Don’t you love that cozy feeling of sitting around a warm fire on a cold evening, hot beverage in hand? We know winter isn’t typically a crowd favorite, but sitting around a warm fire usually is. But, producing a good fire requires using good firewood.
Are there trees on your property that you need or want removed? Has a tree recently fallen in your yard due to storm damage? Or maybe there’s a tree too close to your house that you want gone before winter. Have you considered using the wood from your tree removal project for firewood? This could be a really great way to reuse your tree and stock up for your winter fires! The type of tree you are removing and/or that has fallen on your property will determine whether it should be used for firewood or not.
The Best Trees For Firewood:
- Oak – White and Red Oak trees make great firewood because of its strength and density, which helps to produce great heat.
- Hickory – Hickory is of similar quality and density to Oak, making it another great option.
- Birch – The bark is very flammable on a large amount of mature Birch trees, making it a great fire starter.
- Maple – Wood from a maple tree is also dense and durable allowing it to burn longer and hotter.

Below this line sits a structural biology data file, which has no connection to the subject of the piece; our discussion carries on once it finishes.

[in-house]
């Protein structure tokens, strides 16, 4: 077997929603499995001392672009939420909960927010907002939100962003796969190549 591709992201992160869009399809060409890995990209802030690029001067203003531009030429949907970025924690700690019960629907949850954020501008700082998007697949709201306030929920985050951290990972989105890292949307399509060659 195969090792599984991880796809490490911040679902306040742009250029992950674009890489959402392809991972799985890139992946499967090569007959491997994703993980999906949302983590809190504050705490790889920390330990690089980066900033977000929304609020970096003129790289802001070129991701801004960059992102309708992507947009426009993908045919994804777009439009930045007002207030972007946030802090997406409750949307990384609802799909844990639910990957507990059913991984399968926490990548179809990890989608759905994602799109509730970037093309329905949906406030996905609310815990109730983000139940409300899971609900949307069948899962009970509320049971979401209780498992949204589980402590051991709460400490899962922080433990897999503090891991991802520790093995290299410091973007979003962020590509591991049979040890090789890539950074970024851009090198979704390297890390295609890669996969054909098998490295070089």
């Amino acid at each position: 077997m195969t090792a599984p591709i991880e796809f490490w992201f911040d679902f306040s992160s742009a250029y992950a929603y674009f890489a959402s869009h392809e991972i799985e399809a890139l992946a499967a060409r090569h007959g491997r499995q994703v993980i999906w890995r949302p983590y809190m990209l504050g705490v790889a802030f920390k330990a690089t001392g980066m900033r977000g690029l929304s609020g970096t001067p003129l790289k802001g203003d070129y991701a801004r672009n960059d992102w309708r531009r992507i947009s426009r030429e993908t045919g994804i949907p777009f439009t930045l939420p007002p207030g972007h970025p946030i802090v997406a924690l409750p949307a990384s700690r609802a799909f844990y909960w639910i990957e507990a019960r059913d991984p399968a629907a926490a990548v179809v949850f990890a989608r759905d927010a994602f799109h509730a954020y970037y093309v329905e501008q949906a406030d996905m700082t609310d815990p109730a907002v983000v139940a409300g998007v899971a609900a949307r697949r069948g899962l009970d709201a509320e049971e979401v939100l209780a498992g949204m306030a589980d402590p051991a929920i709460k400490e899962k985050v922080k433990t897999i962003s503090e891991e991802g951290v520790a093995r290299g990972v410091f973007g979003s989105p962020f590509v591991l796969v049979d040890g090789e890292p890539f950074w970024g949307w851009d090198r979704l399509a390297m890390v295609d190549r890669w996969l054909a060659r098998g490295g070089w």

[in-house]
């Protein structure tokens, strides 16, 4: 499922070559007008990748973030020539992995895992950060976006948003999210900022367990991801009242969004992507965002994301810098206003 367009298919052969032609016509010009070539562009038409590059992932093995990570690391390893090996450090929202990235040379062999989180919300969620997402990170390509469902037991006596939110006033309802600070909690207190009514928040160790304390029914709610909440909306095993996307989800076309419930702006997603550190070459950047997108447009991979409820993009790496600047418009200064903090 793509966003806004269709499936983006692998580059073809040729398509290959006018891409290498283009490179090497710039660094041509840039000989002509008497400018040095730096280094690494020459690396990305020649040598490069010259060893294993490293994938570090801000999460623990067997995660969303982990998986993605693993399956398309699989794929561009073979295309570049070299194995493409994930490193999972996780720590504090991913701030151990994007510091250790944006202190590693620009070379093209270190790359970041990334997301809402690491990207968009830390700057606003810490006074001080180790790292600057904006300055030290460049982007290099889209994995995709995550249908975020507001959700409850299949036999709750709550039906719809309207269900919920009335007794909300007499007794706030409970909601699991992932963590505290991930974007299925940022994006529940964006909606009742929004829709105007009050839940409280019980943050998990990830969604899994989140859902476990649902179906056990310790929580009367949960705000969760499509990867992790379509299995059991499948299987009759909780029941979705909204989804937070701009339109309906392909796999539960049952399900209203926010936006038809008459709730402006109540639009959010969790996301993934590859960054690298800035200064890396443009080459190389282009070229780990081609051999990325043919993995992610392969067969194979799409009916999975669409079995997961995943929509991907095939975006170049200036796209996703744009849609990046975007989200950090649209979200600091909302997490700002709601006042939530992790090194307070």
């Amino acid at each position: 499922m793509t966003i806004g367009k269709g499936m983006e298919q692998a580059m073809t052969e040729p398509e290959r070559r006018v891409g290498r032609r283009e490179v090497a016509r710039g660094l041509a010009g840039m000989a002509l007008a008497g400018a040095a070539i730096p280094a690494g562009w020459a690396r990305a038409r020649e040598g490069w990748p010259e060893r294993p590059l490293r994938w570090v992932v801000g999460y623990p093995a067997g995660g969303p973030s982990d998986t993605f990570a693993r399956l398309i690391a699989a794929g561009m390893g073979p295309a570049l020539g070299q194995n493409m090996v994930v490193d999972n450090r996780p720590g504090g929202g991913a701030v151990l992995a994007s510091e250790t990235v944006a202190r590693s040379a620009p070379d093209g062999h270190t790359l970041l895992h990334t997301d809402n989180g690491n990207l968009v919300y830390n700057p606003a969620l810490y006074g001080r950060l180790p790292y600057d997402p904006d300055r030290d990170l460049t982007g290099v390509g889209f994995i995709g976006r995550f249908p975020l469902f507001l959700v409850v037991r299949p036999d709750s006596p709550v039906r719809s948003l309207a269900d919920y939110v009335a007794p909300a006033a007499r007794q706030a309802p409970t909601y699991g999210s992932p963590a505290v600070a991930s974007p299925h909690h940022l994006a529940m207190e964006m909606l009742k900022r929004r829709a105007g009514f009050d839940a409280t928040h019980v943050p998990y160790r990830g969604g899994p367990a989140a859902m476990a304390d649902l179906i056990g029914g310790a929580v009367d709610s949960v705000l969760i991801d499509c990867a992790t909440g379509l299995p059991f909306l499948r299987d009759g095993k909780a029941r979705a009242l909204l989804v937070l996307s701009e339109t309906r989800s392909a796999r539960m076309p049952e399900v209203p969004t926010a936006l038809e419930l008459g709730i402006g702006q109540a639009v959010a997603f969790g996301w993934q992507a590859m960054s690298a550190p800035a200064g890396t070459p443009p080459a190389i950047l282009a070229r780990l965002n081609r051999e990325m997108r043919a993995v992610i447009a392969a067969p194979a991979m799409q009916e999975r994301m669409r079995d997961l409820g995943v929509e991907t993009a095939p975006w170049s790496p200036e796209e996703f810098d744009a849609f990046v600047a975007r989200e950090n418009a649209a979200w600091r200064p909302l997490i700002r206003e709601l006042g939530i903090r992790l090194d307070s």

- Pine – Pine is ideal for outdoor fires as it puts off a residue not ideal for indoor use. It also produces a soothing smell when burning.
- Apple – Apple burns slower, which means you can keep a fire burning longer while using less wood.
- American Beech – American Beech is categorized as putting off a high amount of heat (one cord equates to about 200-250 gallons of fuel).
- White Ash – White Ash weighs less than other listed as ideal firewood trees, but it is easy to split into burnable logs.
The Worst Trees For Firewood:
- Coniferous Trees – Coniferous trees are “softwood” trees and typically have needles rather than leaves. They are much softer, and less dense than wood that comes from deciduous trees. Because of this, they provide less fuel and less heat.
- Hemlock – The hemlock is one of the worst coniferous trees to burn because of its extremely hard knots, making them difficult to split into logs. They also produce a lot of sparks.
- Deciduous Trees – There are, however, some deciduous trees that are not ideal for burning (still generally make for better firewood than coniferous trees) due to their softness, including;
The type of wood ideal for burning is dependent on your fire goals. If you are burning wood as a main source of heat in your home, you’ll want a wood that is high-quality and produces a lot of heat. If you are more interested in using your fire as ambiance, most trees will work. If a tree has fallen in your yard, or you are looking to have a tree removed, consider the type of tree and if it would be ideal to reuse for firewood. However, even trees that are ideal for firewood cannot be burned immediately. You’ll want to allow time for it to properly age and dry out. When wood is well-seasoned, it burns hotter and leaves behind less creosote. When wood is freshly cut, it contains about 80% water. Allow for your firewood to dry to around 20-25% before burning!